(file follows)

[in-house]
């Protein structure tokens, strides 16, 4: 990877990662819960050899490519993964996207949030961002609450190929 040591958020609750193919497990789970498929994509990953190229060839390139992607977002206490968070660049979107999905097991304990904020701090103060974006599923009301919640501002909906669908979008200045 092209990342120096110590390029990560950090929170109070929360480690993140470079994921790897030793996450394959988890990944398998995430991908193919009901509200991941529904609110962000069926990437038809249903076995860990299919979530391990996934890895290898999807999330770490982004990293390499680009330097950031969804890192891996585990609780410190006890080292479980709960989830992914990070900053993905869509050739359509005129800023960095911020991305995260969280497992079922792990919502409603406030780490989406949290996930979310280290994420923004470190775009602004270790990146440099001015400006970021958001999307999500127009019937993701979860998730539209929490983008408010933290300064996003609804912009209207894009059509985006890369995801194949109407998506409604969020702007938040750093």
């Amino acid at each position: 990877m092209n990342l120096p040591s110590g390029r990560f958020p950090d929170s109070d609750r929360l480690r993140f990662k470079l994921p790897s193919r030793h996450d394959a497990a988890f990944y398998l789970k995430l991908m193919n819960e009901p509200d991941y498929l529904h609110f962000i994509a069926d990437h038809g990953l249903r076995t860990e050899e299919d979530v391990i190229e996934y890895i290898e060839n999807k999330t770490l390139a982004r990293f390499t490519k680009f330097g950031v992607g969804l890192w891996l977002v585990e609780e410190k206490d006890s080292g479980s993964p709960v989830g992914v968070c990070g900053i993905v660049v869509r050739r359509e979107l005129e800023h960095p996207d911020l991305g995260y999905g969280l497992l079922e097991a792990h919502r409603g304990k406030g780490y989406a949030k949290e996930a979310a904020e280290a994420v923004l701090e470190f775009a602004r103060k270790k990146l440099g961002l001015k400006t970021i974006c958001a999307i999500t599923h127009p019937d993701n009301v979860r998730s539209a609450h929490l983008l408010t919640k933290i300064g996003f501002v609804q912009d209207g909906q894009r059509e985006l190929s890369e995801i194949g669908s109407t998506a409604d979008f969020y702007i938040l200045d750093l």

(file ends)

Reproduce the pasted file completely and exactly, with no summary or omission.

[in-house]
């Protein structure tokens, strides 16, 4: 990877990662819960050899490519993964996207949030961002609450190929 040591958020609750193919497990789970498929994509990953190229060839390139992607977002206490968070660049979107999905097991304990904020701090103060974006599923009301919640501002909906669908979008200045 092209990342120096110590390029990560950090929170109070929360480690993140470079994921790897030793996450394959988890990944398998995430991908193919009901509200991941529904609110962000069926990437038809249903076995860990299919979530391990996934890895290898999807999330770490982004990293390499680009330097950031969804890192891996585990609780410190006890080292479980709960989830992914990070900053993905869509050739359509005129800023960095911020991305995260969280497992079922792990919502409603406030780490989406949290996930979310280290994420923004470190775009602004270790990146440099001015400006970021958001999307999500127009019937993701979860998730539209929490983008408010933290300064996003609804912009209207894009059509985006890369995801194949109407998506409604969020702007938040750093």
């Amino acid at each position: 990877m092209n990342l120096p040591s110590g390029r990560f958020p950090d929170s109070d609750r929360l480690r993140f990662k470079l994921p790897s193919r030793h996450d394959a497990a988890f990944y398998l789970k995430l991908m193919n819960e009901p509200d991941y498929l529904h609110f962000i994509a069926d990437h038809g990953l249903r076995t860990e050899e299919d979530v391990i190229e996934y890895i290898e060839n999807k999330t770490l390139a982004r990293f390499t490519k680009f330097g950031v992607g969804l890192w891996l977002v585990e609780e410190k206490d006890s080292g479980s993964p709960v989830g992914v968070c990070g900053i993905v660049v869509r050739r359509e979107l005129e800023h960095p996207d911020l991305g995260y999905g969280l497992l079922e097991a792990h919502r409603g304990k406030g780490y989406a949030k949290e996930a979310a904020e280290a994420v923004l701090e470190f775009a602004r103060k270790k990146l440099g961002l001015k400006t970021i974006c958001a999307i999500t599923h127009p019937d993701n009301v979860r998730s539209a609450h929490l983008l408010t919640k933290i300064g996003f501002v609804q912009d209207g909906q894009r059509e985006l190929s890369e995801i194949g669908s109407t998506a409604d979008f969020y702007i938040l200045d750093l």